Sunday, September 12, 2010

Can He Change?

The question of whether a person can change or not is a very common one when working with difficult and/or abusive relationships.  It's one of the first questions that comes out of a spouse's mouth, simply because it is a huge deal breaker if the conclusion is reached that the person you care about can't or won't change. As compassionate human beings, we want to believe the best about another individual; especially about the person we have committed our lives to.
As relationships reach critical mass, one person usually begins to evaluate the pros and cons of what is happening, trying to come up with a game plan.  During this phase, the question "can this person change" inevitably comes to the surface.  Unfortunately this is the wrong question to ask.  The more appropriate question would be "will this person change?".  No matter who we are, as human beings we have the capacity to change things about ourselves, where we live, what we do for a career, how we choose to behave and even how we choose to feel given any particular situation.  The question then becomes will we?  
In 1982, James Prochaska and Carlo Diclemente developed a model of change. This model seems to reflect a very good "road map" of how the human being relates to change and how they navigate through it.  The authors make a case that it is quite normal for people to require several trips through the five stages to make lasting change. So in this sense relapse is viewed as a normal part of the change process, as opposed to a complete failure.  This is a good way to look at the process and it gives us the basic idea that change is a process as well as being more complicated than simply making a decision to go from one behavior to another.  Their original road map suggests that there are 5 basic steps that need to be made in order to get from a place where you are even thinking about the consideration being presented, to the place where you have completed the tasks and have made the desired change.  Since then they have expanded to 6 steps, but for the sake of this article, we will consider the original 5.   Sounds simple right?  Not so much.....just ask anyone who has tried to stay on a diet, or made a new year resolution to exercise more.  Just making a decision doesn't always work.

The ability to make a change depends on several factors.  First, it will depend on whether the person making the change is flexible or rigid in their thinking patterns.  People who are structured or rigid find it very difficult to cope with change.   The ease with which we change also depends on how deep seated our behavioral patterns are and how strong our belief systems are.  For example, a person may find it very easy to change the route by which they come home from work on a daily basis, but might find it more difficult to discontinue stopping by the grocery store to pick up a beer if that has been their pattern with every job they have had since they were young.  The Christmas holiday is another very good example.  Families usually share the Christmas holiday with each other each year according to traditions that have been established over many years.  What happens to the family when the kids grow up, develop families of their own and those family traditions are challenged?  There are some in the family who will adapt, they can accept the change...then there are those who are more inflexible in their thinking and require those traditions to remain the same.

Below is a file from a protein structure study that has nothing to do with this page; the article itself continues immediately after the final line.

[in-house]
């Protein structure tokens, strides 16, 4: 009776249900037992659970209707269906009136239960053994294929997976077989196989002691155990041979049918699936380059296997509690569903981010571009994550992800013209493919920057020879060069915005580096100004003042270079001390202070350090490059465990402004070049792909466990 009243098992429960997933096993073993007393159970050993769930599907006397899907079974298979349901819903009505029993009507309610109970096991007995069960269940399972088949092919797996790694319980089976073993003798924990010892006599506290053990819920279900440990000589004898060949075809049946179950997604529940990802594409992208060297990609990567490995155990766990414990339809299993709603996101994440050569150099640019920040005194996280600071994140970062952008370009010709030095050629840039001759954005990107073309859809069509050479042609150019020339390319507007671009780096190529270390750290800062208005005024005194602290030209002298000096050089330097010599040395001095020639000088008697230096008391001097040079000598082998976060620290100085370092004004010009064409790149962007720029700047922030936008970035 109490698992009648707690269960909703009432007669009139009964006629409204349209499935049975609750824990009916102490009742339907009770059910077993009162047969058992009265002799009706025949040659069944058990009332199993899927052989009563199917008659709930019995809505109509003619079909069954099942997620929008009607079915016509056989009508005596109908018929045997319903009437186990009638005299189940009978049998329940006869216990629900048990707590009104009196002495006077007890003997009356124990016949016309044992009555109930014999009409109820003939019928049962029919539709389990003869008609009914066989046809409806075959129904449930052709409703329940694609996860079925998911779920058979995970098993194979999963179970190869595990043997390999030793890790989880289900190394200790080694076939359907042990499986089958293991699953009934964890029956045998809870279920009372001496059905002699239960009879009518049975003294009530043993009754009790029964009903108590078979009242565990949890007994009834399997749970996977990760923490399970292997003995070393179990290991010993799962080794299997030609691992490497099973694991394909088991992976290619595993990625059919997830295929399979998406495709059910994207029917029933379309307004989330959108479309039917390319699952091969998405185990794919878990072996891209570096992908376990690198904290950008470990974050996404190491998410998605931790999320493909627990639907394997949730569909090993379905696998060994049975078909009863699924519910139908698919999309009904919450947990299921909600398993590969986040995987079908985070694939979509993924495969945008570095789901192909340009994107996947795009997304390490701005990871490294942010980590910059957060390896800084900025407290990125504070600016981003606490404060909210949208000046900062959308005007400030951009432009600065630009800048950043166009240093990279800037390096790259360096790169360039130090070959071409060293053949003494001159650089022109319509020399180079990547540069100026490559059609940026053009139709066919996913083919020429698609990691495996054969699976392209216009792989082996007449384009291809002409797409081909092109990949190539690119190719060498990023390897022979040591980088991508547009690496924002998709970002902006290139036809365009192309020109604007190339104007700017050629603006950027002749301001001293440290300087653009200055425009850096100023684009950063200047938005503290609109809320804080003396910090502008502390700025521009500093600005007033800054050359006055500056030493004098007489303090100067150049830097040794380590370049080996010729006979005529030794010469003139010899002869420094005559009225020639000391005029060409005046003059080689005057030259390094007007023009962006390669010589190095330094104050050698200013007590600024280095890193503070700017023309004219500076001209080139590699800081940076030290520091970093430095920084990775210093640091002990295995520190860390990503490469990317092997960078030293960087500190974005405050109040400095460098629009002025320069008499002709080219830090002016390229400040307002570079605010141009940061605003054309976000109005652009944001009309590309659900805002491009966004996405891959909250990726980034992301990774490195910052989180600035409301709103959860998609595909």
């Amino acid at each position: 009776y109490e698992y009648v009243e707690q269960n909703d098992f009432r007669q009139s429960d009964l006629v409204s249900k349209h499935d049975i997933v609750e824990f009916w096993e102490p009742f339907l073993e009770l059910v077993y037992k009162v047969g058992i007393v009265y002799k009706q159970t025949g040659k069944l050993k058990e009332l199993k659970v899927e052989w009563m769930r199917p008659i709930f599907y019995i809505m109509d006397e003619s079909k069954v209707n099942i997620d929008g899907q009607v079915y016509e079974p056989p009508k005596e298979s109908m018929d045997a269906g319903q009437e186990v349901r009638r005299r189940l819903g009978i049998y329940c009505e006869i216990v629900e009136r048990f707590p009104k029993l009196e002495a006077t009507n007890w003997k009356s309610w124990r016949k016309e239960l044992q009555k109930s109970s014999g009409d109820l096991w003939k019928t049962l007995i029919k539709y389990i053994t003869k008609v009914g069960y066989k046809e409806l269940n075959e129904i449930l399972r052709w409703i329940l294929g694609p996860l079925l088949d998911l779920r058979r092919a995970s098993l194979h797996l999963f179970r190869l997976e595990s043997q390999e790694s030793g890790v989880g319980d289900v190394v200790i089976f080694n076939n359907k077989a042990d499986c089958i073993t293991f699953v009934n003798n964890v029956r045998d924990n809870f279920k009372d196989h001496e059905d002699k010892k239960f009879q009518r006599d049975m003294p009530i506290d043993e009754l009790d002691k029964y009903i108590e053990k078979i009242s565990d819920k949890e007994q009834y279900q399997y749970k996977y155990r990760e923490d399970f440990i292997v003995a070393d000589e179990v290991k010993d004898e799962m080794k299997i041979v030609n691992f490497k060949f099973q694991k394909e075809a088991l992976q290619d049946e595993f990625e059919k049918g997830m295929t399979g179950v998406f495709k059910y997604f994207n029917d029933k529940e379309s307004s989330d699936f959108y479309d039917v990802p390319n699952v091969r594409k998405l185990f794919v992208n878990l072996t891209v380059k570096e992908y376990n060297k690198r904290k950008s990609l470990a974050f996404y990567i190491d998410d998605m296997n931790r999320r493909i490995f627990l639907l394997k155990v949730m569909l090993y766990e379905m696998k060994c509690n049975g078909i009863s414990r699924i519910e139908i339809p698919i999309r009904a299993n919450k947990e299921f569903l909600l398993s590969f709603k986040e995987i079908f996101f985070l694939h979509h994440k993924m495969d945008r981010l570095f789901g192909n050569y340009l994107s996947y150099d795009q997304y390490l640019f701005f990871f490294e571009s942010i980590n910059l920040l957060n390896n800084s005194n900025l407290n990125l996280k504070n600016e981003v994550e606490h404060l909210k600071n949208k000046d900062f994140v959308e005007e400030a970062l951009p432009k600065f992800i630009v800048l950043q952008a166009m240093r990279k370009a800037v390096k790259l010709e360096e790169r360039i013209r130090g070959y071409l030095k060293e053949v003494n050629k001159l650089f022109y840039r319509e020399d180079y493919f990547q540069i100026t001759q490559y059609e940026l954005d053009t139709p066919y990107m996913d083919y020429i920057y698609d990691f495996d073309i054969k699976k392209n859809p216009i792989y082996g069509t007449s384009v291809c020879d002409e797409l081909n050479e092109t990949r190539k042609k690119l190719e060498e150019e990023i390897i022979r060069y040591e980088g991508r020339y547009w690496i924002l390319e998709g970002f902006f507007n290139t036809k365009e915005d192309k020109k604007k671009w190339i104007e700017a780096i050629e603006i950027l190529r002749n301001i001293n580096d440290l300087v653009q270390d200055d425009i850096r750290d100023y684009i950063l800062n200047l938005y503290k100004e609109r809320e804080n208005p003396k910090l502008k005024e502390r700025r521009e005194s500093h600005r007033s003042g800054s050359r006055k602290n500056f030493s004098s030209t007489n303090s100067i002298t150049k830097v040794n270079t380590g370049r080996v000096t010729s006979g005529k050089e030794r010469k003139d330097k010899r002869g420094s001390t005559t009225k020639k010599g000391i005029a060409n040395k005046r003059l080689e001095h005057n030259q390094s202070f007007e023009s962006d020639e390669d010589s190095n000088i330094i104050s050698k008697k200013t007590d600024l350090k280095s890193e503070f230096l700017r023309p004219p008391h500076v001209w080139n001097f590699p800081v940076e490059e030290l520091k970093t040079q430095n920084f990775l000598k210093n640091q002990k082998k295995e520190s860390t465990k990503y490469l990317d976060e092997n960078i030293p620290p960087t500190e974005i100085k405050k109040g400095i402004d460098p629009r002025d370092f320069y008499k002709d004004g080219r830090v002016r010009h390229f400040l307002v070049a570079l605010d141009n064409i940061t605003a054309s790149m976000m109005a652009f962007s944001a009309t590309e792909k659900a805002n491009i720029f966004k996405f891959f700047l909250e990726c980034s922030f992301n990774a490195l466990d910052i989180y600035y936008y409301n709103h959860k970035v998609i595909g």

So, how does this effect the abusive relationship?  Most abusive patterns are deeply ingrained and sometimes are even a part of the abuser's personality.  Abuse that is passed down from generation to generation is a learned pattern, a conditioning that not only appeals to a person's habit patterns but affects their thought processes and belief systems.  Abusive patterns are fueled by fear and enabled by denial which makes them very difficult to change.  Often, an abuser creates a point of crisis by their behavior patterns resulting in a decision by the other person in their life to leave.  They will then decide that what they did was wrong and express that it will never happen again.  Unfortunately it isn't nearly as simple as that, but the abuser is sincere in the moment and expresses to the victim what they want to hear so the crisis passes until the next time and no change is effected.  

So what are these stages, you ask?  I will list them below in the order that they occur.  Please be aware that these stages are fluid and individuals often go back and forth between them many times before getting through the cycle.

  • PRECONTEMPLATION STAGE. We enter the stages of change from a state of precontemplation-- during which the idea of change is not seriously considered.   It is in this stage that we find the abuse victim consistently asking the abuser to change their behavior.  Often victims will describe the abuser in this stage by saying things like, it's like they don't even hear me....he doesn't hear a word I say....